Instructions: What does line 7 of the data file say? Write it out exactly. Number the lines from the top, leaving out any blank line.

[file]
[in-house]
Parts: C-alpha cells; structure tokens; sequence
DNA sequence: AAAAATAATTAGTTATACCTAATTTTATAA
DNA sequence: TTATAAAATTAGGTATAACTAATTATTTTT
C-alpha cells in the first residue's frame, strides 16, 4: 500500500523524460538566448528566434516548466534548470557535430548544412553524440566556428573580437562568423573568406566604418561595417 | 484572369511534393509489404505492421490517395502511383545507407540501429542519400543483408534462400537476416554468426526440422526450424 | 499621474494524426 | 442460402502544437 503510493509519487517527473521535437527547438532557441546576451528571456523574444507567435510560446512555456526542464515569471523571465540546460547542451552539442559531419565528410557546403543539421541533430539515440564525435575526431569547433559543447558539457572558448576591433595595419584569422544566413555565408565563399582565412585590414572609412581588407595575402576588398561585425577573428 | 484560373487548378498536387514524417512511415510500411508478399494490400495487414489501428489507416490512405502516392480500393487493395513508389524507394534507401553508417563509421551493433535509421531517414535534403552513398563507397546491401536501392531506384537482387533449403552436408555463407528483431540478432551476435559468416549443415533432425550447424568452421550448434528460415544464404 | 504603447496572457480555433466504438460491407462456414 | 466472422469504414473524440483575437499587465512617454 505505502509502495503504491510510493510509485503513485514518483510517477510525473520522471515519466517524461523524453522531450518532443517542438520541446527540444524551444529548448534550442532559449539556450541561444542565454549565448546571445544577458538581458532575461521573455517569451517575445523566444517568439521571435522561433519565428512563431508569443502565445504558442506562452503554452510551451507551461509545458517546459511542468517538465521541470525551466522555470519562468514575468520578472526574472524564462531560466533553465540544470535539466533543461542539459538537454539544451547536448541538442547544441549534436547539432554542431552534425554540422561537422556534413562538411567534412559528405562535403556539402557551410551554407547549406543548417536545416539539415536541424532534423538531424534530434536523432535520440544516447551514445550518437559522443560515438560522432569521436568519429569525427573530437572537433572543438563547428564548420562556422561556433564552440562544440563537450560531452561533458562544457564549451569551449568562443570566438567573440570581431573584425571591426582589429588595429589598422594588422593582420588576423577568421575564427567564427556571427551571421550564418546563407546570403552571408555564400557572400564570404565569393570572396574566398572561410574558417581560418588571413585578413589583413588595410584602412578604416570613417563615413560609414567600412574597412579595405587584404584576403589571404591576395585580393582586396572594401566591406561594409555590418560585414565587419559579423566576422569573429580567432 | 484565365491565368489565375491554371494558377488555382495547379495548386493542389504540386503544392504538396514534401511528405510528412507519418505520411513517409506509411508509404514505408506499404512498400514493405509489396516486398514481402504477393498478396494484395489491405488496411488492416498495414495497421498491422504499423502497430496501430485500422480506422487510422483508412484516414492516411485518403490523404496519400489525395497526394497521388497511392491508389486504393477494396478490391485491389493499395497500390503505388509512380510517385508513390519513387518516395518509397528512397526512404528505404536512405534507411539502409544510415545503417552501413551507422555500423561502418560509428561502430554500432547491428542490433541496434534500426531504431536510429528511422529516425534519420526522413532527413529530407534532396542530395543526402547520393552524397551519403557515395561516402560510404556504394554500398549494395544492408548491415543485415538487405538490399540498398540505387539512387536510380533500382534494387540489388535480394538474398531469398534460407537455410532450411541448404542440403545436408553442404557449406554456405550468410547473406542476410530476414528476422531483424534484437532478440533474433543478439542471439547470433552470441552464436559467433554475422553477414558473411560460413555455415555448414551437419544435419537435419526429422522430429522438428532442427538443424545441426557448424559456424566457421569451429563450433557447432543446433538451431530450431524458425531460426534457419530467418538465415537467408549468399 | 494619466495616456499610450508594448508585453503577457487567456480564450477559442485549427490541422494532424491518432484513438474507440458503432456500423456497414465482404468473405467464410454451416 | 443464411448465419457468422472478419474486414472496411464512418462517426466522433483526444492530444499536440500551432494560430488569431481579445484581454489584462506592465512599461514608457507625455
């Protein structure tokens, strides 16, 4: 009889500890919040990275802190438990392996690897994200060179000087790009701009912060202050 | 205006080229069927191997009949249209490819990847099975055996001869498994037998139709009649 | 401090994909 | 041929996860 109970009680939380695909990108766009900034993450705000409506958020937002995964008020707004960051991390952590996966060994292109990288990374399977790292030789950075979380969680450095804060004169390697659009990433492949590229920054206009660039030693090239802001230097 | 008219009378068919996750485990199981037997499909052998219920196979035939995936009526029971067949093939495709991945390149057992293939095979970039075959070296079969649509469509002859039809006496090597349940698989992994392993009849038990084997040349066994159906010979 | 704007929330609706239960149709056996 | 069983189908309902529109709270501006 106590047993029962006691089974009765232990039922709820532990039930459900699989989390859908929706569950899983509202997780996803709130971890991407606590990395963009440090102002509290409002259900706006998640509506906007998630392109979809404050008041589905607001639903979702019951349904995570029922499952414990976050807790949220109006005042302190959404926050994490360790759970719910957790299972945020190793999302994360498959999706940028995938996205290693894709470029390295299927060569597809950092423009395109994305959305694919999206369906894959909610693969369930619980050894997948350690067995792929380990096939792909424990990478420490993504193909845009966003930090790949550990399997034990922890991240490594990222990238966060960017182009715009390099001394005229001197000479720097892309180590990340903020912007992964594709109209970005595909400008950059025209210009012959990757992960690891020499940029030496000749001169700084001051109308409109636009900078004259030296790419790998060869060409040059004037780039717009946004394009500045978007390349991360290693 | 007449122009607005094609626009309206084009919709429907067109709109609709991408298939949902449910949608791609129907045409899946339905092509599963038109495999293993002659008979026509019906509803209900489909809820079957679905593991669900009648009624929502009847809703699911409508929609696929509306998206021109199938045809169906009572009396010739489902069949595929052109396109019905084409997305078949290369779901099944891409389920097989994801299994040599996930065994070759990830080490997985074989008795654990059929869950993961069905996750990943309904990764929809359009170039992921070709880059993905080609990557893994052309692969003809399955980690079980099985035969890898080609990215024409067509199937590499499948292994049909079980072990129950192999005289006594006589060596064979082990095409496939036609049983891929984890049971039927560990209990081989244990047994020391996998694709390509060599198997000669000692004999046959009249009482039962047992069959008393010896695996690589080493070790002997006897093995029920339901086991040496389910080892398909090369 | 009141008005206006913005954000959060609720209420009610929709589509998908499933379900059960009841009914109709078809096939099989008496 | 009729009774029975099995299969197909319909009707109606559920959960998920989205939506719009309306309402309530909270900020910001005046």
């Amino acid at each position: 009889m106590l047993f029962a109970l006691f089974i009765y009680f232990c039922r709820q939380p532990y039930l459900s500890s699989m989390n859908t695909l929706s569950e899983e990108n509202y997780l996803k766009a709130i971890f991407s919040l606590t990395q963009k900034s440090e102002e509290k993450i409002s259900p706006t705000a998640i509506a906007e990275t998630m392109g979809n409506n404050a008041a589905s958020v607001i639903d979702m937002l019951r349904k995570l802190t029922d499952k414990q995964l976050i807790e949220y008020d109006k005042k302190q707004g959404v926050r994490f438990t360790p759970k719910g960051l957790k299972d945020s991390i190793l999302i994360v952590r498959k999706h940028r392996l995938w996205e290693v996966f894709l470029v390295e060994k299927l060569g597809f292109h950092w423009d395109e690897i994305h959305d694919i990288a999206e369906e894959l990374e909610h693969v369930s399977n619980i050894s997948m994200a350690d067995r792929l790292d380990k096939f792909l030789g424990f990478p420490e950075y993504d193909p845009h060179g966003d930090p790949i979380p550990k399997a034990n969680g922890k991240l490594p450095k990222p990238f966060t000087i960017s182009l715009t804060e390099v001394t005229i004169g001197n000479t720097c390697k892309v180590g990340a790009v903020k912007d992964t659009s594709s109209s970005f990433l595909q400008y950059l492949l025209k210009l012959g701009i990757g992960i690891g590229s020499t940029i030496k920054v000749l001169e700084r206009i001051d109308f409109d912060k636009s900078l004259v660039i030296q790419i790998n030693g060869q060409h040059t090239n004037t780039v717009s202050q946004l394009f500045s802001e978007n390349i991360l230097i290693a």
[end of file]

């Amino acid at each position: 009889m106590l047993f029962a109970l006691f089974i009765y009680f232990c039922r709820q939380p532990y039930l459900s500890s699989m989390n859908t695909l929706s569950e899983e990108n509202y997780l996803k766009a709130i971890f991407s919040l606590t990395q963009k900034s440090e102002e509290k993450i409002s259900p706006t705000a998640i509506a906007e990275t998630m392109g979809n409506n404050a008041a589905s958020v607001i639903d979702m937002l019951r349904k995570l802190t029922d499952k414990q995964l976050i807790e949220y008020d109006k005042k302190q707004g959404v926050r994490f438990t360790p759970k719910g960051l957790k299972d945020s991390i190793l999302i994360v952590r498959k999706h940028r392996l995938w996205e290693v996966f894709l470029v390295e060994k299927l060569g597809f292109h950092w423009d395109e690897i994305h959305d694919i990288a999206e369906e894959l990374e909610h693969v369930s399977n619980i050894s997948m994200a350690d067995r792929l790292d380990k096939f792909l030789g424990f990478p420490e950075y993504d193909p845009h060179g966003d930090p790949i979380p550990k399997a034990n969680g922890k991240l490594p450095k990222p990238f966060t000087i960017s182009l715009t804060e390099v001394t005229i004169g001197n000479t720097c390697k892309v180590g990340a790009v903020k912007d992964t659009s594709s109209s970005f990433l595909q400008y950059l492949l025209k210009l012959g701009i990757g992960i690891g590229s020499t940029i030496k920054v000749l001169e700084r206009i001051d109308f409109d912060k636009s900078l004259v660039i030296q790419i790998n030693g060869q060409h040059t090239n004037t780039v717009s202050q946004l394009f500045s802001e978007n390349i991360l230097i290693a």